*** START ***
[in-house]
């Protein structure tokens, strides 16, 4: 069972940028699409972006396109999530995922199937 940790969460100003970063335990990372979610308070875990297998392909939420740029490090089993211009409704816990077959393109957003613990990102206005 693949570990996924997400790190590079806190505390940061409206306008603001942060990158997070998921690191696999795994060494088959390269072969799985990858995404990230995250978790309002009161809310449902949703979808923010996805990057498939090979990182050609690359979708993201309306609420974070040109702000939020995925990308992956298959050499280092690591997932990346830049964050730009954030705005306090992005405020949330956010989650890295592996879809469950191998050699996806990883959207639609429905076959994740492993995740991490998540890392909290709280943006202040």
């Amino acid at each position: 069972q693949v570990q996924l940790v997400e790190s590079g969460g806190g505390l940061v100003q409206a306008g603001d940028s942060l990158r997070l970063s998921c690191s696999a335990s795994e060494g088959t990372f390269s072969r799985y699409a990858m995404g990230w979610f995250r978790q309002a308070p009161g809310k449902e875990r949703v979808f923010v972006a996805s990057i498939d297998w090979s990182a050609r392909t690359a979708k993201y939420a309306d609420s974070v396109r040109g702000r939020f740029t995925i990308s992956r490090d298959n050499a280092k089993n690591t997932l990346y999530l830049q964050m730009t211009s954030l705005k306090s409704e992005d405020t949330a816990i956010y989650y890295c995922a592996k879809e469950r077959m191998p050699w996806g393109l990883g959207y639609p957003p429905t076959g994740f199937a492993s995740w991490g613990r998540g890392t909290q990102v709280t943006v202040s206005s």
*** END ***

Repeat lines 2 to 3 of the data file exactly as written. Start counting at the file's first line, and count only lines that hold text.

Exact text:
């Protein structure tokens, strides 16, 4: 069972940028699409972006396109999530995922199937 940790969460100003970063335990990372979610308070875990297998392909939420740029490090089993211009409704816990077959393109957003613990990102206005 693949570990996924997400790190590079806190505390940061409206306008603001942060990158997070998921690191696999795994060494088959390269072969799985990858995404990230995250978790309002009161809310449902949703979808923010996805990057498939090979990182050609690359979708993201309306609420974070040109702000939020995925990308992956298959050499280092690591997932990346830049964050730009954030705005306090992005405020949330956010989650890295592996879809469950191998050699996806990883959207639609429905076959994740492993995740991490998540890392909290709280943006202040």
């Amino acid at each position: 069972q693949v570990q996924l940790v997400e790190s590079g969460g806190g505390l940061v100003q409206a306008g603001d940028s942060l990158r997070l970063s998921c690191s696999a335990s795994e060494g088959t990372f390269s072969r799985y699409a990858m995404g990230w979610f995250r978790q309002a308070p009161g809310k449902e875990r949703v979808f923010v972006a996805s990057i498939d297998w090979s990182a050609r392909t690359a979708k993201y939420a309306d609420s974070v396109r040109g702000r939020f740029t995925i990308s992956r490090d298959n050499a280092k089993n690591t997932l990346y999530l830049q964050m730009t211009s954030l705005k306090s409704e992005d405020t949330a816990i956010y989650y890295c995922a592996k879809e469950r077959m191998p050699w996806g393109l990883g959207y639609p957003p429905t076959g994740f199937a492993s995740w991490g613990r998540g890392t909290q990102v709280t943006v202040s206005s």